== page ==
Captain Marvel is my favorite Marvel movie to date. There, I said it. I mean I saw it a few days ago, had no desire to review it (not because it was bad, I just don't... have to review everything, I've come to realize)- I was perfectly happy to just let it be. But I'm still thinking about it, and I think I know why. This movie was uplifting and inspiring, and after letting it percolate a bit I have some thoughts. Mainly though it comes down to this- Carol Danvers never gives up. That's it. Period.
Well nothing ground breaking there, right? I mean lots of movies carry that theme- never give up, keep fighting, etc. But there's something about the way this movie went about it- it took the Marvel formula and upended it a bit, showing us that superhero movies can be just a bit more sophisticated, a bit more relevant. And it sure is relevant, given all the debate over this movie and feminism and all the rest. I don't want to get into all that- I just liked the movie, period. But at the same time I can't just leave it there- I have to say a little more.
This post will have spoilers for Captain Marvel, so if you haven't seen it yet you might want to go watch it. Then come back!
Carol never gives up. There, I said it again, but that's it. I'm not ashamed to admit that I might have had a tear in my eye towards the end, when she got up after being leveled by Annette Bening's character the Supreme Intelligence. And all those early memory sequences suddenly made sense- Carol crashing on a go cart, falling off her bike, struggling to climb the rope in basic training- all those moments. And we see that she never gave up when she was defeated- and she doesn't give up now. Carol is not a Kree warrior stranded on Earth- she's a human, from around here, and she happens to not be a quitter.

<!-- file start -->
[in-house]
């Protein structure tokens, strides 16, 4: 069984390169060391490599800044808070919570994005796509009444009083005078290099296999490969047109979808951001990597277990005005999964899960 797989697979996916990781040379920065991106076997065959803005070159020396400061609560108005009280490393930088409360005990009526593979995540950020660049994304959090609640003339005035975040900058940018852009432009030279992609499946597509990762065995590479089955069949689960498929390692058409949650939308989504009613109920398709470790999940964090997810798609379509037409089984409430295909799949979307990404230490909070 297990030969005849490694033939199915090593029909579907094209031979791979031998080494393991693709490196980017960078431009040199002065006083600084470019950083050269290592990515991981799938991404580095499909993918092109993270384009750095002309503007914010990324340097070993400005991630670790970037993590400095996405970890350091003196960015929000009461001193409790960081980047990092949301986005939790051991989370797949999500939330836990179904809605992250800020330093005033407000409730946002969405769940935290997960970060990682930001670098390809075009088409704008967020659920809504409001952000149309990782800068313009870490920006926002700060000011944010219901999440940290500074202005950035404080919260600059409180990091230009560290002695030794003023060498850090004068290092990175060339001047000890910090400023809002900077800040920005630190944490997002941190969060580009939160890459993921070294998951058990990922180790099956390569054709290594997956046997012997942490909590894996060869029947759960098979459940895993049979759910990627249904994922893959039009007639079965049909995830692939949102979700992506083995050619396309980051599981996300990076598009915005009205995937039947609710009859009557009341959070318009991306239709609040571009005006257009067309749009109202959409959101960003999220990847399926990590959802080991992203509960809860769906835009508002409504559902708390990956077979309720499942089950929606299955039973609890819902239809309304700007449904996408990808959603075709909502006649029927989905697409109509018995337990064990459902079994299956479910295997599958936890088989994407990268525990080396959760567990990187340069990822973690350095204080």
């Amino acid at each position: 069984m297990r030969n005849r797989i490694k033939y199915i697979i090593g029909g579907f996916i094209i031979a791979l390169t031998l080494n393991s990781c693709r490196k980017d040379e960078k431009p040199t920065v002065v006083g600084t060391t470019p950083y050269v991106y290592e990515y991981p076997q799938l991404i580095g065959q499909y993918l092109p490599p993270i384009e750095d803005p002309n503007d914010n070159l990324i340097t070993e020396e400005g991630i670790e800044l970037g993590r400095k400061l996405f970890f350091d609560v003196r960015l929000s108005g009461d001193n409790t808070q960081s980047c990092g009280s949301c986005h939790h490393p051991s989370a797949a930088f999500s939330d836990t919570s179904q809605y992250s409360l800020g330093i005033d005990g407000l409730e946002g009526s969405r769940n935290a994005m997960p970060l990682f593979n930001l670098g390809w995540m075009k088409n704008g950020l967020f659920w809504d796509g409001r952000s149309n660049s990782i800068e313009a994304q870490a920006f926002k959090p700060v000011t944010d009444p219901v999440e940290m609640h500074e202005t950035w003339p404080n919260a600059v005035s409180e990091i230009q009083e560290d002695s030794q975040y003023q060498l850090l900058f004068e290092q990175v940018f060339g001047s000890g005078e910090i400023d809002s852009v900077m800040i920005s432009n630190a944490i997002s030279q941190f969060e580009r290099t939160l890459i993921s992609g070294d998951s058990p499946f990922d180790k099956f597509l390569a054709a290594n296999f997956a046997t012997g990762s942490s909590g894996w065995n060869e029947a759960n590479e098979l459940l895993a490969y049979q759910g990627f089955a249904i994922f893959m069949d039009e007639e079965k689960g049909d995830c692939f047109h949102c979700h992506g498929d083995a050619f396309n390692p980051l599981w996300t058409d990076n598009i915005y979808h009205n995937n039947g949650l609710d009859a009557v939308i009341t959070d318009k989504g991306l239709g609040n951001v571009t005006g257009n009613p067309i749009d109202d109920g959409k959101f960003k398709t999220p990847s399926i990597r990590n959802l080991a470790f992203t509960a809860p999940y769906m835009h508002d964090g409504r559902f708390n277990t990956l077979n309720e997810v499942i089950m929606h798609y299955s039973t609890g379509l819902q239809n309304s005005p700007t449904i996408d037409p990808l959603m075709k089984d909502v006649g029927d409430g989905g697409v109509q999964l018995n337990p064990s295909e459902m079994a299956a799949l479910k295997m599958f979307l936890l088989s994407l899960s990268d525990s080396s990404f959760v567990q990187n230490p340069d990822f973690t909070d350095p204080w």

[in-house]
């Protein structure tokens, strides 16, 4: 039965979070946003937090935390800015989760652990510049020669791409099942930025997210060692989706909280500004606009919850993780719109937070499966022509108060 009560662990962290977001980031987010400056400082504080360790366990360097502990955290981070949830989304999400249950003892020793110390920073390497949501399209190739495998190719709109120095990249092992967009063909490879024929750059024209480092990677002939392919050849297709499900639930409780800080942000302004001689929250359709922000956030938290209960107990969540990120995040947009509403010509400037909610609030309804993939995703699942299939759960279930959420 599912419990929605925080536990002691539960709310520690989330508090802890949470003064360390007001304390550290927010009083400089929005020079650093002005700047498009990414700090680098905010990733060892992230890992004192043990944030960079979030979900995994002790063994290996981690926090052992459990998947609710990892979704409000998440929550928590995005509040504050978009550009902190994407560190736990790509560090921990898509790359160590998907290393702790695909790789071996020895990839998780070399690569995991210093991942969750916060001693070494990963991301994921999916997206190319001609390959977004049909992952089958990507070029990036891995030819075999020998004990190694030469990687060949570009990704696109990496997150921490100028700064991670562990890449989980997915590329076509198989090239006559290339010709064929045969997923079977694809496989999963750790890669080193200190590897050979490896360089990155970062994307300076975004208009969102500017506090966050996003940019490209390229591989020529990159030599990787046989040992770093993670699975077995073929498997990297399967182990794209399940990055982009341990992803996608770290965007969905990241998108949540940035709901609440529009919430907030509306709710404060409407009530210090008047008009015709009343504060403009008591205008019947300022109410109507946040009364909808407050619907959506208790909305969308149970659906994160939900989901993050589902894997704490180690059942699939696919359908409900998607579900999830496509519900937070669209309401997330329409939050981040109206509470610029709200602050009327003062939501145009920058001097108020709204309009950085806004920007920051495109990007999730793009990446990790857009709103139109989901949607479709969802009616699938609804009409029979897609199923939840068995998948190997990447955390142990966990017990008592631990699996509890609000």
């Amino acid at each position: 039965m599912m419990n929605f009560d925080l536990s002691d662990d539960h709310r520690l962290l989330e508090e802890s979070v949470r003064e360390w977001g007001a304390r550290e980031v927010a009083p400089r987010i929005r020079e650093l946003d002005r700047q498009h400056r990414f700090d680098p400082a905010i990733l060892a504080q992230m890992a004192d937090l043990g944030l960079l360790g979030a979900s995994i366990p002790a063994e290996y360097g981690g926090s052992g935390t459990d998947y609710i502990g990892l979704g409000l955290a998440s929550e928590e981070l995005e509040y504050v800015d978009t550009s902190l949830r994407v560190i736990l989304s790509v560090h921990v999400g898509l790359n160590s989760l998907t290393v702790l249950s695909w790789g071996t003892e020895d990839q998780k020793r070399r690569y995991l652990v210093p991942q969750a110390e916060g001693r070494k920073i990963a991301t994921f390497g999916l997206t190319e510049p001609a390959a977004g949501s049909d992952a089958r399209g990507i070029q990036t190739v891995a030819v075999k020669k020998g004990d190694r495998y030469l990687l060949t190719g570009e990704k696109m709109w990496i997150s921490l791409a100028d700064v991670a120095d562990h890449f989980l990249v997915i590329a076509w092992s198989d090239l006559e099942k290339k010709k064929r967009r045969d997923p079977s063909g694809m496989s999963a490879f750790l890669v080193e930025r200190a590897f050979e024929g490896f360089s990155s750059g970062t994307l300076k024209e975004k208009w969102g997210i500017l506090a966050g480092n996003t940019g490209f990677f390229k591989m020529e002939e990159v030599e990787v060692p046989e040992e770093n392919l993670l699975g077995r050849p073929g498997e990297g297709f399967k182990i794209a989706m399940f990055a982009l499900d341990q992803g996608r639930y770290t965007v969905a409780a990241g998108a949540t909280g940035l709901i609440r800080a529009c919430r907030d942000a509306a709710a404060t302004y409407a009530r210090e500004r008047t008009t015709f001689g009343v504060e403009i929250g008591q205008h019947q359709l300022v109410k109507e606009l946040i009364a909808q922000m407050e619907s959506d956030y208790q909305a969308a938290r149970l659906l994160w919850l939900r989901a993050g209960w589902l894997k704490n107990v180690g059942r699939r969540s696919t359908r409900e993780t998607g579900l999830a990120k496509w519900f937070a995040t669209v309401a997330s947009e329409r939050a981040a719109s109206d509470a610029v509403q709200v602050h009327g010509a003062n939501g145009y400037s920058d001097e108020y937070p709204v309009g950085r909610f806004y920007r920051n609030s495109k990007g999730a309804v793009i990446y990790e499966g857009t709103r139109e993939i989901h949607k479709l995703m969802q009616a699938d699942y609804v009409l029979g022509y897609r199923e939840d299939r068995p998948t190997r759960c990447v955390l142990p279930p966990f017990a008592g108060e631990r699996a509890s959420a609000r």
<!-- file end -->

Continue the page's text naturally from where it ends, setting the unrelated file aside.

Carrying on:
I always think of all the Olympian athletes who go to the Games and fall short. Sounds harsh, right? But they're not losers. They're better than 99% of people in the world at whatever it is they do- but there can be only three medal winners. The point is- they went. They gave it all their all. And that's what Carol is showing to moviegoers- many of whom are kids, which is my next point. Who says comics can't be inspiring? Or educational? Okay maybe you don't like being hammered over the head with a "message" when you go to a movie- that's fine, I don't either. But again, here, I was moved. When Carol got up with that look on her face- as if to say you may be more powerful than me, but you can't defeat me- because I will get back up. Yeah I might have teared up a little.
The other thing is something I saw in an interview with Kelly Sue DeConnick, who was a big influence on this movie. She said in an interview that a certain scene towards the end will be the subject of Women's Studies and academic papers- she doesn't specify which scene, but I have a good idea what she's talking about. And I may be off base here, but the other scene that I loved was when Yon-Rogg challenged Carol physically at the end. He knows he can't beat her, other than physically, so he falls back on the challenge, on the training montages we see early on, where's he's always just a little better as a straight up fighter. No super powers.
The kicker is, Carol says no. And then she blasts him into next week. And I almost cheered. I mean come on, how many times have we seen the trope where the student has to defeat their master to advance, to win the day? Luke, you must face Vader to be a Jedi, and all that. No. Carol tells Yon- Rogg she has nothing to prove to him. She doesn't have to beat him in a physical fight. Why should she? Those are his terms. Why does she have to follow his rules? The answer is- she doesn't.